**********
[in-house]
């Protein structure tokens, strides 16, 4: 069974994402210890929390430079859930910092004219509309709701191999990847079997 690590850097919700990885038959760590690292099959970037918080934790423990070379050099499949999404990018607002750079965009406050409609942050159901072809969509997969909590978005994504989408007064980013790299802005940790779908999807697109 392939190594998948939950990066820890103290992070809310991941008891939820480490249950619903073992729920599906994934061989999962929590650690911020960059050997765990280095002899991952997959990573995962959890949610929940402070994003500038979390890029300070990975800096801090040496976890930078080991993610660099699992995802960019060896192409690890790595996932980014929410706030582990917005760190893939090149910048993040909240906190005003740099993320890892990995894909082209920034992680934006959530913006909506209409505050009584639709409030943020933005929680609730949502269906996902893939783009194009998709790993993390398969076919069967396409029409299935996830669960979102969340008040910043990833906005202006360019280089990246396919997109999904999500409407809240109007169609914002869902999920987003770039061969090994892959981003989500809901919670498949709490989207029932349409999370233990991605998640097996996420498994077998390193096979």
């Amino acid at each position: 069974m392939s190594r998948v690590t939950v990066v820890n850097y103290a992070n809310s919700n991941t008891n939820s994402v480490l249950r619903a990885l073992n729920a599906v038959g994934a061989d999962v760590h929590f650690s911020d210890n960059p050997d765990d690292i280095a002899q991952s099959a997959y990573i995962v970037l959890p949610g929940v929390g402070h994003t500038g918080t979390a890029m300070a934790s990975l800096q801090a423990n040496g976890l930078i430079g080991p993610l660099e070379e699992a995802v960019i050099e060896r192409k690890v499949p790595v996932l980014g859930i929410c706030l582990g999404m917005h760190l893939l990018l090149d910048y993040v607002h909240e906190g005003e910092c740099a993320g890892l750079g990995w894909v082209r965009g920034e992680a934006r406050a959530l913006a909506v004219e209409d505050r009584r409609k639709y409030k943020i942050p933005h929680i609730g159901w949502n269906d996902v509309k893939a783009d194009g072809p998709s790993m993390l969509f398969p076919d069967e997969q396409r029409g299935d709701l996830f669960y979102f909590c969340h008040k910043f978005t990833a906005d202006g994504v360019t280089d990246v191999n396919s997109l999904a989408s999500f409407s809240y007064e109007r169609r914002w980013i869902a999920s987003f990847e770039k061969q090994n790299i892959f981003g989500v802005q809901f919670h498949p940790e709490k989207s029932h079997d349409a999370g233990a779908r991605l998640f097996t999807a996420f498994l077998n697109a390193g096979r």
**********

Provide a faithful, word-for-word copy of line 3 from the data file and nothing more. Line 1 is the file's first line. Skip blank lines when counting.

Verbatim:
């Amino acid at each position: 069974m392939s190594r998948v690590t939950v990066v820890n850097y103290a992070n809310s919700n991941t008891n939820s994402v480490l249950r619903a990885l073992n729920a599906v038959g994934a061989d999962v760590h929590f650690s911020d210890n960059p050997d765990d690292i280095a002899q991952s099959a997959y990573i995962v970037l959890p949610g929940v929390g402070h994003t500038g918080t979390a890029m300070a934790s990975l800096q801090a423990n040496g976890l930078i430079g080991p993610l660099e070379e699992a995802v960019i050099e060896r192409k690890v499949p790595v996932l980014g859930i929410c706030l582990g999404m917005h760190l893939l990018l090149d910048y993040v607002h909240e906190g005003e910092c740099a993320g890892l750079g990995w894909v082209r965009g920034e992680a934006r406050a959530l913006a909506v004219e209409d505050r009584r409609k639709y409030k943020i942050p933005h929680i609730g159901w949502n269906d996902v509309k893939a783009d194009g072809p998709s790993m993390l969509f398969p076919d069967e997969q396409r029409g299935d709701l996830f669960y979102f909590c969340h008040k910043f978005t990833a906005d202006g994504v360019t280089d990246v191999n396919s997109l999904a989408s999500f409407s809240y007064e109007r169609r914002w980013i869902a999920s987003f990847e770039k061969q090994n790299i892959f981003g989500v802005q809901f919670h498949p940790e709490k989207s029932h079997d349409a999370g233990a779908r991605l998640f097996t999807a996420f498994l077998n697109a390193g096979r």